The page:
Late last summer Dan Hopkins took part in one of the most familiar rituals of academic life: he attended a professional conference. As an associate professor of political science at Penn, Hopkins traveled to Washington, DC, for the annual meeting of the American Political Science Association. Like several thousand of his colleagues, he’d also attended the previous year’s meeting, in Boston. But when APSA holds its 2020 meeting in San Francisco, Hopkins is opting out. It’s not the time commitment that bothers him, or dissatisfaction with conference programming. It’s the 598 kilograms of carbon dioxide that would be emitted, per passenger, on his roundtrip flight from Philadelphia.
Calculating the CO2 pollution generated by a given flight is pretty straightforward. A journey requires a certain amount of jet fuel, and every gallon burned produces 9.57 kg of CO2. Making sense of the resulting number is trickier. The 598 kg Hopkins will save by not flying to San Francisco is roughly equivalent to driving 3,700 miles in the family Prius. That’s a lot of soccer carpools—but it’s a drop in the bucket next to other aspects of American life. The typical American adult eats about 55 pounds of beef in a year, the production of which emits methane and other greenhouse gases equivalent to 675 kg of CO2. Air-conditioning the typical Mid-Atlantic household during the summer (with conventional electricity) produces roughly the same CO2 emissions as that roundtrip flight to San Francisco. When you add it all up—heating, lighting, eating, commuting, all those Amazon packages delivered to your doorstep—the average American’s carbon footprint is about 16.5 metric tons, according to World Bank figures.
So why obsess over a single flight? Indeed, considering that aviation only accounts for about 3.5 percent of human-caused climate change, why focus on flying at all? (The IPCC estimates that aviation accounts for about 2 percent of global greenhouse gas emissions, but the release of certain chemicals and particulates at high altitude is thought to amplify the effect.)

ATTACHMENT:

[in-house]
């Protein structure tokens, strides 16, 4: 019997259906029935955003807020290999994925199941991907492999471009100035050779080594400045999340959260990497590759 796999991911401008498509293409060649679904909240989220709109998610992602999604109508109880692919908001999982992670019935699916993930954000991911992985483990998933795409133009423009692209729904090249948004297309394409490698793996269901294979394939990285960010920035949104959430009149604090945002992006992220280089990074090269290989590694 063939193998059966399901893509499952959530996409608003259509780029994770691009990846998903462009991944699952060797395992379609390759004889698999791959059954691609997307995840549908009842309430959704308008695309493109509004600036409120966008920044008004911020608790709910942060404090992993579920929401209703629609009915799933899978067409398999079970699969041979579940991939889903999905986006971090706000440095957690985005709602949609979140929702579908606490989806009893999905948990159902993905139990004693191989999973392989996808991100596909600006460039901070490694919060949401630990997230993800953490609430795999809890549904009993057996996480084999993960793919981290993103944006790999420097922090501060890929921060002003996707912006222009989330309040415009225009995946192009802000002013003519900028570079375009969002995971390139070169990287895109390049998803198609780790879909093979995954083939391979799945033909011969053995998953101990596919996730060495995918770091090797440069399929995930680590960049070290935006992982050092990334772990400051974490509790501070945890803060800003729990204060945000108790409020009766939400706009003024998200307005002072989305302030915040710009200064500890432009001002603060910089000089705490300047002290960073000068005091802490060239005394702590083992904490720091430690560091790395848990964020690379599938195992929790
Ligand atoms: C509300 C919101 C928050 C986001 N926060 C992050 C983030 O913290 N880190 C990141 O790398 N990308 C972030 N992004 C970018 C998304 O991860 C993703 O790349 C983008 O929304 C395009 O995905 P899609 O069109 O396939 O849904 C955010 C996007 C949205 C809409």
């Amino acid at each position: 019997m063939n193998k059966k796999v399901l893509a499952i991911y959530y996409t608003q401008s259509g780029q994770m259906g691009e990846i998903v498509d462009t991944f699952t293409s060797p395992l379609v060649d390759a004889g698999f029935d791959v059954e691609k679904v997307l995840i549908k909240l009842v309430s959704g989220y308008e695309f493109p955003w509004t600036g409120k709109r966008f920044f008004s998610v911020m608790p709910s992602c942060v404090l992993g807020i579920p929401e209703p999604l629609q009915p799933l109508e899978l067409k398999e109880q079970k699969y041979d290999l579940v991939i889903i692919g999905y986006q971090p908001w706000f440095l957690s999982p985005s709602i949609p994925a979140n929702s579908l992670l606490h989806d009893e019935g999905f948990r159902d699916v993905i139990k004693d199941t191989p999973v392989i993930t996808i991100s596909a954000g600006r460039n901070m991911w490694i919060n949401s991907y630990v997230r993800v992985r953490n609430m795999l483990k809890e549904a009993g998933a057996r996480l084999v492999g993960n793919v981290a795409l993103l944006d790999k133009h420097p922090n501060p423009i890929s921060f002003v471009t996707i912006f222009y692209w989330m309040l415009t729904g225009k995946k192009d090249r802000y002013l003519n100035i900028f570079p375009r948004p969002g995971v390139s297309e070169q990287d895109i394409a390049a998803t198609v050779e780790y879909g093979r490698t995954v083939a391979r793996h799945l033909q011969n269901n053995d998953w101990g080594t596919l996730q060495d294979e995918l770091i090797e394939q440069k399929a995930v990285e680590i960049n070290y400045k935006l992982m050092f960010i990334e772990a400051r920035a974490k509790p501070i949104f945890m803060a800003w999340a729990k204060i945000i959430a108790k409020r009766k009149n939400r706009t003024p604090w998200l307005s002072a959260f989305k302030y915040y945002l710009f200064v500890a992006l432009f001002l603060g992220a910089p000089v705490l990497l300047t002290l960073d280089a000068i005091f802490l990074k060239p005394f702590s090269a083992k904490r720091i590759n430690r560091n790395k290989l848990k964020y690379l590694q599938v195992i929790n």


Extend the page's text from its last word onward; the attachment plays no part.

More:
Answering that question requires a less comfortable set of comparisons. A cross-country roundtrip flight may amount to a mere two weeks of the average American’s CO2 expenditure, but the average Spaniard takes a month and a half to create that much carbon pollution, according to the World Bank. (Not coincidentally, Spaniards fly less and take the train more.) The average Indian takes three-and-a-half months. In Ethiopia, a typical family of five lives an entire year without causing as much CO2 pollution as Hopkins would cause in a pair of six-hour flights to and from San Francisco. And to prevent severe global warming by 2050, the average human will have to emit more like today’s Ethiopians than today’s Americans. Scientists estimate that annual carbon emissions must fall to about two tons per person to keep the average global temperature within 2 degrees Celsius of its pre-industrial baseline.
Aviation is a particularly tough nut to crack for two reasons: it has become a standard element of commercial and recreational activity throughout the developed world, and there’s no such thing as an eco-friendly way to fly. There’s plenty Hopkins—or anyone—can do to decrease his individual carbon footprint. He walks to work. He has solar panels on his roof. Those things matter. But frequent flying will quickly cancel them out.
Megan Ryerson, the UPS Chair of Transportation and associate professor in the Weitzman School of Design, points out that we actually have a lot of ready solutions for shrinking some of the major components of our carbon footprints. They’re just unpopular. “We could all stop eating meat and save a tremendous amount of emissions. But people don’t want to do that. We could stop driving—or switch to electric cars. We’ve technically solved that problem, but cost issues or policy preferences are keeping us from doing it.
“Air transportation is completely different,” she says, “in that the fundamental technical problems are not solved at all. The Boeing 787 has a lower weight by using composite materials, and American Airlines is legendary for getting excess weight off the aircraft—so there are moves, but they’re very incremental. Alternative fuels for aviation are not available. They freeze at altitude and are hard to manufacture at any scale … We don’t know how to reduce emissions in any meaningful way besides not flying.”